The Sexual Harassment (Protection and Prevention) Bill of 2021 was passed by the House of Representatives on Tuesday, July 13, after ten (10) amendments. The recommended time limit for the reporting of an incident of sexual harassment is six years.

The Bill promises to give men and women who are victims of sexual harassment, an equal opportunity to seek justice while addressing cultural norms of sexual harassment in Jamaica. The legislation addresses concerns about sexual harassment that is employment-related, happening in institutions, or occurring in the landlord and tenant relationship.

It says that an employer or a person in charge of an institution has a duty to keep and maintain a confidential account of sexual harassment cases.

Such account will detail all information relative to a sexual harassment complaint, including the name of the parties involved in the sexual harassment claim, the particulars of the sexual harassment claim, the date on which the sexual harassment claim was reported, actions taken by the employer or person in charge of an institution in relation to the sexual harassment claim, and such other details relating to the sexual harassment claim.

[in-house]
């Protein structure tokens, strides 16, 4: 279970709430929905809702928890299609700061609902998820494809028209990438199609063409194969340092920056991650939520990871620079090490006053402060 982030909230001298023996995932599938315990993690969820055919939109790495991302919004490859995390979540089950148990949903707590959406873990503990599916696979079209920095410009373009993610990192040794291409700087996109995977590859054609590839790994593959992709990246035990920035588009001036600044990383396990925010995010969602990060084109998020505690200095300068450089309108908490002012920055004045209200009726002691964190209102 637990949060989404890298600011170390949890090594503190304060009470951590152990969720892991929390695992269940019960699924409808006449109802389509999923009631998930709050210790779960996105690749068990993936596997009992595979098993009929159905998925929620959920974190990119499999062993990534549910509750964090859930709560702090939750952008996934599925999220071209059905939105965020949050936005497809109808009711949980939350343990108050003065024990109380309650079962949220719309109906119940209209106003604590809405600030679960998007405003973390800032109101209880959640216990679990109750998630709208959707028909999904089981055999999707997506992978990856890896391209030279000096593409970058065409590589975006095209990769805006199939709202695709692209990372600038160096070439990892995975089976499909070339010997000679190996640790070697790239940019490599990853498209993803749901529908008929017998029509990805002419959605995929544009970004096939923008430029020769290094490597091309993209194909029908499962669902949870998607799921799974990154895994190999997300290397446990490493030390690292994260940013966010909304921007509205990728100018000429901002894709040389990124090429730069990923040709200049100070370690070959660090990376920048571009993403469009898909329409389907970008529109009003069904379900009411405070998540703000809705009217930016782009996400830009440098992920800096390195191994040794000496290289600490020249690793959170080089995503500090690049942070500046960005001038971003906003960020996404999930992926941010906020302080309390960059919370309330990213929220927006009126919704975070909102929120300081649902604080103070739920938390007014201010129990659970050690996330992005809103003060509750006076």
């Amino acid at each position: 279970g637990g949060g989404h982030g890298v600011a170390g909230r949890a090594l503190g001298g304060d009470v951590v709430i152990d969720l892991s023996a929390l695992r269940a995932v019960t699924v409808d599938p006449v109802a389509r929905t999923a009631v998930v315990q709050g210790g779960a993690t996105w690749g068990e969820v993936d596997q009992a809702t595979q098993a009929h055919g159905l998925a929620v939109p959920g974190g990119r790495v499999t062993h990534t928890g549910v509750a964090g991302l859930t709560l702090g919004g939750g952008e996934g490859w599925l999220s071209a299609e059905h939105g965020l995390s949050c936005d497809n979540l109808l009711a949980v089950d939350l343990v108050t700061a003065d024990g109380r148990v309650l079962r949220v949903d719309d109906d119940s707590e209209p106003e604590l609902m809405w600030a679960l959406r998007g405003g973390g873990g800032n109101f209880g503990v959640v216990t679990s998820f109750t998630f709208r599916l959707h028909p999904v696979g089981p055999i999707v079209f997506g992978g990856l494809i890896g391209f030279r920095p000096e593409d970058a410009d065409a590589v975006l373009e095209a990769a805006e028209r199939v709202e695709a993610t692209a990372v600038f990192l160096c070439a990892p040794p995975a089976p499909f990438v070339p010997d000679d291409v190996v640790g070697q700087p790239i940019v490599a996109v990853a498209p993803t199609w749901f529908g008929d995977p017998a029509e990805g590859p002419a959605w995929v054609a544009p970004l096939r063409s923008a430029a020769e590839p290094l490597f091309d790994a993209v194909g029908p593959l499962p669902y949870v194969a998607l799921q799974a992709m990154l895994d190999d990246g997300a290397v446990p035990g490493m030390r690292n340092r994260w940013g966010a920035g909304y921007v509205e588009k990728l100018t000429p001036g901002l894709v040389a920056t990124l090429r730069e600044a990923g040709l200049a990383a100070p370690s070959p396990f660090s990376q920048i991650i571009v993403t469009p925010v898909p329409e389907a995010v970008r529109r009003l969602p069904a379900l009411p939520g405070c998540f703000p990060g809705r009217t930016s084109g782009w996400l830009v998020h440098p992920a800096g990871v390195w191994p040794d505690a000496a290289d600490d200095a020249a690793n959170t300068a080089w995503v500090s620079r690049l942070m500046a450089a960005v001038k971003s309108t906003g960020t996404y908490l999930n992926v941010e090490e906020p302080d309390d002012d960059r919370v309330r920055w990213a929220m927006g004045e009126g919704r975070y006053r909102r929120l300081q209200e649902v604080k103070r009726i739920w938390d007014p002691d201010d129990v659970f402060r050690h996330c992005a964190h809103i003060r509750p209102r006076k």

While closing the debate on the Bill, the Minister of Culture, Gender, Entertainment, and Sports, Olivia Babsy Grange says the new Sexual Harassment Bill is a direct effort by legislators to deal with the widespread sexual harassment in the country of Jamaica.

Opposition Spokesman Mikael Phillips while commending the collaborative effort to make the proposed bill law, says more can be done to strengthen it.

Education Minister Fayval Williams in her contribution says schools, especially at the tertiary level will have to create policies that seek to effectively tackle sexual harassment.

The Bill which was passed by the Lower House will be sent to the Senate for approval – then it will become law.

More in this CVM Live story from Christeen Forbes: